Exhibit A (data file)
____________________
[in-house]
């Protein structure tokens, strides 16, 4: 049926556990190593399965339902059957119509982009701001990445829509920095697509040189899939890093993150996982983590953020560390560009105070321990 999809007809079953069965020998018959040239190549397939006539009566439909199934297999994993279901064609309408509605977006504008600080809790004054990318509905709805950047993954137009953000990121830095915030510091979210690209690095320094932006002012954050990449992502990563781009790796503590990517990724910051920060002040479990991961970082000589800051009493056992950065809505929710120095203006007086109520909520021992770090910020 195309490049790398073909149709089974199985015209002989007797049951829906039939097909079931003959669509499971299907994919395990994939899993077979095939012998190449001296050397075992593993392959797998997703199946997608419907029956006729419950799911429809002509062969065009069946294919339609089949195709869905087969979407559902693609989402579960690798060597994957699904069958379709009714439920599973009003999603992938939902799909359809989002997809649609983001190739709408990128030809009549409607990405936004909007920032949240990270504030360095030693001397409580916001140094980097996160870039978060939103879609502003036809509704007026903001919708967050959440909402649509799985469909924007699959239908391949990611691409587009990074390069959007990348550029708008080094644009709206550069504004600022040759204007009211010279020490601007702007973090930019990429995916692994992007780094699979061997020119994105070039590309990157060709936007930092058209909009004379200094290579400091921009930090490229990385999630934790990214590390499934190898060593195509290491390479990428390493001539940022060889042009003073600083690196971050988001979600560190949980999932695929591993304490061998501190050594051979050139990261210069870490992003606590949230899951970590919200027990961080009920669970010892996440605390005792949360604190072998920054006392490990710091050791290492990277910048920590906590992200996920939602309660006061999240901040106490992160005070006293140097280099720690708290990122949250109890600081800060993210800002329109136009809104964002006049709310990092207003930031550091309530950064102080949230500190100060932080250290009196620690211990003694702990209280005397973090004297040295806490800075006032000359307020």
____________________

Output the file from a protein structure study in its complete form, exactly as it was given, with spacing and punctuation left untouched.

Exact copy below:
[in-house]
């Protein structure tokens, strides 16, 4: 049926556990190593399965339902059957119509982009701001990445829509920095697509040189899939890093993150996982983590953020560390560009105070321990 999809007809079953069965020998018959040239190549397939006539009566439909199934297999994993279901064609309408509605977006504008600080809790004054990318509905709805950047993954137009953000990121830095915030510091979210690209690095320094932006002012954050990449992502990563781009790796503590990517990724910051920060002040479990991961970082000589800051009493056992950065809505929710120095203006007086109520909520021992770090910020 195309490049790398073909149709089974199985015209002989007797049951829906039939097909079931003959669509499971299907994919395990994939899993077979095939012998190449001296050397075992593993392959797998997703199946997608419907029956006729419950799911429809002509062969065009069946294919339609089949195709869905087969979407559902693609989402579960690798060597994957699904069958379709009714439920599973009003999603992938939902799909359809989002997809649609983001190739709408990128030809009549409607990405936004909007920032949240990270504030360095030693001397409580916001140094980097996160870039978060939103879609502003036809509704007026903001919708967050959440909402649509799985469909924007699959239908391949990611691409587009990074390069959007990348550029708008080094644009709206550069504004600022040759204007009211010279020490601007702007973090930019990429995916692994992007780094699979061997020119994105070039590309990157060709936007930092058209909009004379200094290579400091921009930090490229990385999630934790990214590390499934190898060593195509290491390479990428390493001539940022060889042009003073600083690196971050988001979600560190949980999932695929591993304490061998501190050594051979050139990261210069870490992003606590949230899951970590919200027990961080009920669970010892996440605390005792949360604190072998920054006392490990710091050791290492990277910048920590906590992200996920939602309660006061999240901040106490992160005070006293140097280099720690708290990122949250109890600081800060993210800002329109136009809104964002006049709310990092207003930031550091309530950064102080949230500190100060932080250290009196620690211990003694702990209280005397973090004297040295806490800075006032000359307020």